Twins Sign Kurt Suzuki To 2-Year Extension
KANSAS CITY, Mo. (AP) — Kurt Suzuki isn’t getting any younger and the Minnesota Twins appear no closer to contention than they were when he signed a one-year deal in the offseason.
That didn’t stop the veteran catcher from pushing to stick around a little while longer.
The Twins signed Suzuki to a two-year, $12 million contract extension on Thursday, ensuring that the soon-to-be 31-year-old will stay in Minnesota to continue the work he’s done with the team’s starting rotation.
“I’m happy we came to a compromise and got this done,” Suzuki said before the Twins played the Kansas City Royals. “In my heart this is where I wanted to be. I really wasn’t thinking about the open market. I was thinking about what we can do to get this done. This is my first priority, my first choice.”
Suzuki is having one of the best years of his career and made his first All-Star team, which would have made him a candidate to be traded by a team that is languishing at the bottom of the AL Central again. Good catchers who can handle a pitching staff and provide some offense are hard to find, so it’s conceivable that the Twins could have fetched some attractive young prospects from a team in the playoff race.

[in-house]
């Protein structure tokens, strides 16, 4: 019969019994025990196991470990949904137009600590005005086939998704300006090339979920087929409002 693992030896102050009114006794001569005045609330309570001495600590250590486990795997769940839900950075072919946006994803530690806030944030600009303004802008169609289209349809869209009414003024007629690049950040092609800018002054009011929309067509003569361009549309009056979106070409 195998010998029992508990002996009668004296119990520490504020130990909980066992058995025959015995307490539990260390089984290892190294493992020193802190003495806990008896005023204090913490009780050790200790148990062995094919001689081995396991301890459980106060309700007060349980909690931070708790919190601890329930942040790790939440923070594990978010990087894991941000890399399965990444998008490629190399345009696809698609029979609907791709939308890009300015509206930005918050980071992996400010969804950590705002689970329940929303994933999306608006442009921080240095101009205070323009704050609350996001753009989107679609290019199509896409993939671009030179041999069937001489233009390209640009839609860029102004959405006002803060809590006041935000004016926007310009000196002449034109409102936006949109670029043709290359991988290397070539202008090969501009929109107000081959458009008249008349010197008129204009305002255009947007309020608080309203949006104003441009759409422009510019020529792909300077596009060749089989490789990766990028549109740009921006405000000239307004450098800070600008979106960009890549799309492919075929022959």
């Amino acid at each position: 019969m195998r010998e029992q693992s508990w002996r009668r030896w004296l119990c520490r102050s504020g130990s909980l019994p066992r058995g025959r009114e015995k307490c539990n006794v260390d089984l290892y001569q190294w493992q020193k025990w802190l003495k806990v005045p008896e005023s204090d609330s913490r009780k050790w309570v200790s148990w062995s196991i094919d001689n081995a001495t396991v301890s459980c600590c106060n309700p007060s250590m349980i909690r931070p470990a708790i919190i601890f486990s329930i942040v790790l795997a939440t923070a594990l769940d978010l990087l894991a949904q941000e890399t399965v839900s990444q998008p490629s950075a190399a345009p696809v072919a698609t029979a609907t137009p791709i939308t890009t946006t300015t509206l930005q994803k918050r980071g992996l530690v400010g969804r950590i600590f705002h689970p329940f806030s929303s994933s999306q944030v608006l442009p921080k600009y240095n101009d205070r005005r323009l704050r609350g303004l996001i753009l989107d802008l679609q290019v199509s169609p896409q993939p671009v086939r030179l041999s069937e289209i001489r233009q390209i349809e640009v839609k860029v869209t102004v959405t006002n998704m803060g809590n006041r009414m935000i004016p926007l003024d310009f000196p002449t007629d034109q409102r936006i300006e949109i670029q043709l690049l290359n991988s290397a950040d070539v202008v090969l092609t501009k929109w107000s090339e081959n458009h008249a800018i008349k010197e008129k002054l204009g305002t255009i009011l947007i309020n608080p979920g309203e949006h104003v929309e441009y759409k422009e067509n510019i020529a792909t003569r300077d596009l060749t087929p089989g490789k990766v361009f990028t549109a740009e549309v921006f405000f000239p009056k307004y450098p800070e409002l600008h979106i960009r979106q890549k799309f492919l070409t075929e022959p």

He is hitting .304 with two home runs and 41 RBIs and has filled in beautifully after Joe Mauer moved from catcher to first base, but the trade deadline came and went on Thursday without him going anywhere. The Twins locked him in with a contract that includes a $6 million vesting option in 2017 that triggers if Suzuki has 485 at-bats in 2016.
“We didn’t really entertain much in trade offers for Suzuki because we wanted to keep him and extend him,” Twins assistant GM Rob Antony said. “We’re happy we were able to do that.”
The news came as a bit of relief for manager Ron Gardenhire, who watched the team trade Kendrys Morales to the Seattle Mariners last week. The team also made a trade on Thursday, sending outfielder Sam Fuld to Oakland for left-hander Tommy Milone. But Gardenhire was able to keep a trusted veteran on a team that needs more of them.
“He’s a veteran, been there and done that,” Gardenhire said. “He’s a fiery guy. He has respect in the clubhouse. No doubt about it.”
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